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Old 08-13-2014, 11:33 AM   #3
gunnerbuck
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Quote:
Originally Posted by Umarth View Post

Both oil pumps are at half the tolerated clearances so there good to go. But there is some scuffing and marks on the inside part of the cover and at the bottom. Hard to see in the pic but some of the grooves are deep enough to catch your nail.



Read the rebuild by Gunnerbuck, he had a few pumps to choose from and commented that he passed on one that had less wear than an other because it had a history of seizing. Wondering, what causes them to seize?


-J
Ps: any and all comments are more than welcome!
The one oil pump I had mounted and then took off my rebuild was very stiff to turn, even with oil on the shaft.. It measured the tightest tolerance but I worried that with it being so stiff to turn it would generate heat and possibly seize... The biggest cause of pump seizure will be from debris making its way into the pump..

As you have the engine ripped down completely you can go expensive and replace all the bearings, or go economy and replace the ones that are prone to wear...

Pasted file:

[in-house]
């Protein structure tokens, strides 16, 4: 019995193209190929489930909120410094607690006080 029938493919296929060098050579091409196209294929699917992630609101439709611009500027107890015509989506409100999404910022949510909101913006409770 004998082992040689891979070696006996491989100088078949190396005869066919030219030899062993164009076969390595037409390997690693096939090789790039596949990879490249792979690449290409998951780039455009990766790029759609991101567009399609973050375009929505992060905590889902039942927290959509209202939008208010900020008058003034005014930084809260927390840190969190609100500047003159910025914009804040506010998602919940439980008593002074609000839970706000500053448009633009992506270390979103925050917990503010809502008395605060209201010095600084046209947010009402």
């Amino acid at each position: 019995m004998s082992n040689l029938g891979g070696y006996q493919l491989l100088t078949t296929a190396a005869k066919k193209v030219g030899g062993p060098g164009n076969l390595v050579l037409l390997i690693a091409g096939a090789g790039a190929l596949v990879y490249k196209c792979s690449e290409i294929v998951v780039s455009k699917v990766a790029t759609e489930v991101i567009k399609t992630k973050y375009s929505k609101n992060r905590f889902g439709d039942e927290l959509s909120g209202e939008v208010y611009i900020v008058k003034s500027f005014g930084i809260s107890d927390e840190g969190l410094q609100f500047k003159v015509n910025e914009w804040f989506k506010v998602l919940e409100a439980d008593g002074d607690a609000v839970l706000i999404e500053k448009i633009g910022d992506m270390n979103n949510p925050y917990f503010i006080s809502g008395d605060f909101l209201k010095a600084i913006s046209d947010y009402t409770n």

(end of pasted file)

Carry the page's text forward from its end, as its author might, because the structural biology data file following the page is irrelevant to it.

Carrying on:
If it was my project I would replace the 2 needle cage case bearings, one on the mainshaft, the other on the countershaft... I would take the countershaft and slip a new sprocket over the spline and see if there is much wiggle play, if the play is minimal I would reuse the shaft... I would also replace the countershaft roller bearing as it is pretty cheap and takes a lot of stress as often these bikes get run with a too tight of chain at some point in their life... As for the mainshaft bearing, if it is still looking in good shape, tight and spins freely I would leave it be plus the new one is around $120 now... If you do remove it and replace it you risk expanded the case as to where the bearing may rock and move at some point from clutch action in the future... If you still decide to replace it use retaining compound on the new bearing before you press it in to help lock it in position.. I would leave the crank end bearings if they still run smoothly, these things are massive and have a long service life... For the top end, if the cylinder does not show hone marks from top to bottom I would have the shop run a couple passes with a diamond hone and measure.. Reuse the same piston and replace the rings, make sure you check and set the ring end gap before assembling.. Last would be to perform a valve job as the sealing properties are probably far from perfect after the miles logged...
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Old 08-13-2014, 01:26 PM   #4
clintnz